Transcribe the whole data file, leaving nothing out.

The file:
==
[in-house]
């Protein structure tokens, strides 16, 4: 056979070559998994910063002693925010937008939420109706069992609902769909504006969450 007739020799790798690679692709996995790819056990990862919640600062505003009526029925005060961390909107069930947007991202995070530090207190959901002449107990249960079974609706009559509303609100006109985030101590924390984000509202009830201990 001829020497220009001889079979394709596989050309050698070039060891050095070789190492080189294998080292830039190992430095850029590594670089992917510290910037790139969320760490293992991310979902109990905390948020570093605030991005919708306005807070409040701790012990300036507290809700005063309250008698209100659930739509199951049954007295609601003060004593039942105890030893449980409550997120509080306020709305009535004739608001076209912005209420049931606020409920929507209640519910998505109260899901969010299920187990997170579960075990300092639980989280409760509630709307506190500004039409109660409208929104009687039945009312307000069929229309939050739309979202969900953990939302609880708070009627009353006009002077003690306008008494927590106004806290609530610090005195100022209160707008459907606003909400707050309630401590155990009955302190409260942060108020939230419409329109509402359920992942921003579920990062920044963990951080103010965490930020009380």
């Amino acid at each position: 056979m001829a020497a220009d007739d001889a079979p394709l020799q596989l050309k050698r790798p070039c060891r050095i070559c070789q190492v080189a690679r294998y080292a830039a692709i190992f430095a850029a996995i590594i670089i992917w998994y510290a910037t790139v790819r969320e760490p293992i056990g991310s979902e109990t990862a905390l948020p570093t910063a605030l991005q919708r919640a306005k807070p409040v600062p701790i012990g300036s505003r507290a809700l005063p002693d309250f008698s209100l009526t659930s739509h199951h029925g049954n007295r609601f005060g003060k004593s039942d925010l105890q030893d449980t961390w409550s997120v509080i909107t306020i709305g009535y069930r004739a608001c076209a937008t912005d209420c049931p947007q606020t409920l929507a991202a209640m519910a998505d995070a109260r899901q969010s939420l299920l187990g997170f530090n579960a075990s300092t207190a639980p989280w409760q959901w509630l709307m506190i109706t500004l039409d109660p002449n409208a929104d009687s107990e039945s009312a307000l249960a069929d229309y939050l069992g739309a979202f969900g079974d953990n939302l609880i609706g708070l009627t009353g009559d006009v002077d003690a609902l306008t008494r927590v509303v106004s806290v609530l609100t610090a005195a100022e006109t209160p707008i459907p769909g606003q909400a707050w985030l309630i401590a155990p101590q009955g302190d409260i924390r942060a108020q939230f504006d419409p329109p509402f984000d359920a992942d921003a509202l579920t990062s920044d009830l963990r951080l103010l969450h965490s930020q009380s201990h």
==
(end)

[in-house]
């Protein structure tokens, strides 16, 4: 056979070559998994910063002693925010937008939420109706069992609902769909504006969450 007739020799790798690679692709996995790819056990990862919640600062505003009526029925005060961390909107069930947007991202995070530090207190959901002449107990249960079974609706009559509303609100006109985030101590924390984000509202009830201990 001829020497220009001889079979394709596989050309050698070039060891050095070789190492080189294998080292830039190992430095850029590594670089992917510290910037790139969320760490293992991310979902109990905390948020570093605030991005919708306005807070409040701790012990300036507290809700005063309250008698209100659930739509199951049954007295609601003060004593039942105890030893449980409550997120509080306020709305009535004739608001076209912005209420049931606020409920929507209640519910998505109260899901969010299920187990997170579960075990300092639980989280409760509630709307506190500004039409109660409208929104009687039945009312307000069929229309939050739309979202969900953990939302609880708070009627009353006009002077003690306008008494927590106004806290609530610090005195100022209160707008459907606003909400707050309630401590155990009955302190409260942060108020939230419409329109509402359920992942921003579920990062920044963990951080103010965490930020009380």
């Amino acid at each position: 056979m001829a020497a220009d007739d001889a079979p394709l020799q596989l050309k050698r790798p070039c060891r050095i070559c070789q190492v080189a690679r294998y080292a830039a692709i190992f430095a850029a996995i590594i670089i992917w998994y510290a910037t790139v790819r969320e760490p293992i056990g991310s979902e109990t990862a905390l948020p570093t910063a605030l991005q919708r919640a306005k807070p409040v600062p701790i012990g300036s505003r507290a809700l005063p002693d309250f008698s209100l009526t659930s739509h199951h029925g049954n007295r609601f005060g003060k004593s039942d925010l105890q030893d449980t961390w409550s997120v509080i909107t306020i709305g009535y069930r004739a608001c076209a937008t912005d209420c049931p947007q606020t409920l929507a991202a209640m519910a998505d995070a109260r899901q969010s939420l299920l187990g997170f530090n579960a075990s300092t207190a639980p989280w409760q959901w509630l709307m506190i109706t500004l039409d109660p002449n409208a929104d009687s107990e039945s009312a307000l249960a069929d229309y939050l069992g739309a979202f969900g079974d953990n939302l609880i609706g708070l009627t009353g009559d006009v002077d003690a609902l306008t008494r927590v509303v106004s806290v609530l609100t610090a005195a100022e006109t209160p707008i459907p769909g606003q909400a707050w985030l309630i401590a155990p101590q009955g302190d409260i924390r942060a108020q939230f504006d419409p329109p509402f984000d359920a992942d921003a509202l579920t990062s920044d009830l963990r951080l103010l969450h965490s930020q009380s201990h």